(“Subplot? Did he say subplot?” Why yes, I did, but the adventure isn’t exactly plotty. I guess what I really mean is minor moving parts and interactive effects of the scenario that are linked to minor elements in the background story that shaped the scenario as it is, if that makes sense? There is a “plot” in the background—or, rather, a tragic and horrible story about how being a decent human being can get you destroyed if you’re not careful—but it emerges as something revealed by discoveries: its “plot” in the sense an archaeologist uncovers a story by digging up bone fragments and shards of pottery, not as in a railroady adventure plot. The adventure itself is pure locale, a tower filled with bells and whistles designed to let players do what they want and deal with the consequences. But figuring out how to ring the bells and blow the whistles also inadvertently reveals bits and pieces of how the bells and whistles and graffiti and blood and bone fragmnts and pottery all got there in the first place.) 

On the less-bright side, the new version of Scrivener is no better at handling tables than the previous version, and in  some ways it’s worse. When I exported to work, it inserted all kinds of weird tab space markers, and bullet-points where I’d put none in the text, so I had to waste a bunch of time just cleaning up the text after exporting it. That’s too bad, since I really like Scrivener for drafting stuff: being able to move around bits and pieces of text willy-nilly was a real life-saver when it came to reorganizing the text a few times. I guess I’ll just have to adopt some other kind of formatting cue to make things easier: adding bullet points is, after all, easier than removing them, discovering Word has removed more than I asked it to, and then having to re-add them. 

(Seriously, though, Scrivener ought to be better at this than it currently is. Maybe I need to try export to .rtf as an intermediate step, or something?) 

As for the adventure, it’s kind of a mashup of things that have interested me lately: I’ve been reading M.R. James, and “The Ash-Tree” is an incredible “witch-tree” story; I’ve been thinking about Guy de Maupassant’s way with monsters in “Le Horla,” too; I recently reread Terry Dowling’s  “One Thing About the Night” (in Ellen Datlow’s The Dark: New Ghost Stories, though it later appeared in Dowling’s own collection Basic Black: Stories of Appropriate Fear), and have been thinking a lot about traditional magic systems and how they disconnect from how magic works in a lot of RPGs, after reading (this past summer) Frances A. Yates’ wonderful book The Art of Memory and Jim Baker’s The Cunning Man’s Handbook: The Practice of English Folk Magic, 1550-1900 was in the mix a little, though not much of that survived.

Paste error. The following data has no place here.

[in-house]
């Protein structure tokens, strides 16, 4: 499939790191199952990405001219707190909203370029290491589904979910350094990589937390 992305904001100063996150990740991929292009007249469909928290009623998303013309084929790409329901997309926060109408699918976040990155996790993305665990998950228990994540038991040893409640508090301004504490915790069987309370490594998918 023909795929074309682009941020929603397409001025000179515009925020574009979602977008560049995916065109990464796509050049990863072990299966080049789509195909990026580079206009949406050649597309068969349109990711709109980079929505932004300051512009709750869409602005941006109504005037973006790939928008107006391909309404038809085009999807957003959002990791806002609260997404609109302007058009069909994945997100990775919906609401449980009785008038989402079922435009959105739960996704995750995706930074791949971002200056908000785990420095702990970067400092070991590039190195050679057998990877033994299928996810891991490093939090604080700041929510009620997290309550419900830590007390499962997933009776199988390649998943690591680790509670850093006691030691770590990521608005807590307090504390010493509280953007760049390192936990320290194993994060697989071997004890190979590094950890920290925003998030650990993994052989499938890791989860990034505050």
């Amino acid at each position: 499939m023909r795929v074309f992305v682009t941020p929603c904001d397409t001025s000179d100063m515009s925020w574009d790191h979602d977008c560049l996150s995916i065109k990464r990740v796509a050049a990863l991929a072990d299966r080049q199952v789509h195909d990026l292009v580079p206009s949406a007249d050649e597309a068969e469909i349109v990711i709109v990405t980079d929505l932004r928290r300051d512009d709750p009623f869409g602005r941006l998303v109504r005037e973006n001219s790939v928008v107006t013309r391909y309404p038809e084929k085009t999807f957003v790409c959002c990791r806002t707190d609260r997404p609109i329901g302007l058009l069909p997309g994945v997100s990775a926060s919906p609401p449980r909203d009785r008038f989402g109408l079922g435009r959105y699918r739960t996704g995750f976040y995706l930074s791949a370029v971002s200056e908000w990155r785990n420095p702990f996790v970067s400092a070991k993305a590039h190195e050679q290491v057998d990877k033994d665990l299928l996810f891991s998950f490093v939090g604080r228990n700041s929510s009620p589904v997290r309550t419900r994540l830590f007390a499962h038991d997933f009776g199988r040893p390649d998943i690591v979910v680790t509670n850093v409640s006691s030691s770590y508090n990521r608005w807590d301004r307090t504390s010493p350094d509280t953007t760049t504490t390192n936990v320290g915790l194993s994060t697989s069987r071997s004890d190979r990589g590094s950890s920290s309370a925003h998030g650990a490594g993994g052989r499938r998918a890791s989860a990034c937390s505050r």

I won’t spoil it by saying anything more particular than that, but I will say I found Scapple pretty useful for coordinating those moving parts and interlocking bits: complex network of relationships are much easier to sort out when you have some kind of color-coded visualization to work with. I may not do another adventure where the moving parts are this complexly interwoven for a while, but I can still see the appeal of this kind of organizational tool, even if I already found some functions missing that I’d have preferred to have available. But hey, it was also my first time using it. Maybe I’ll discover more as I go.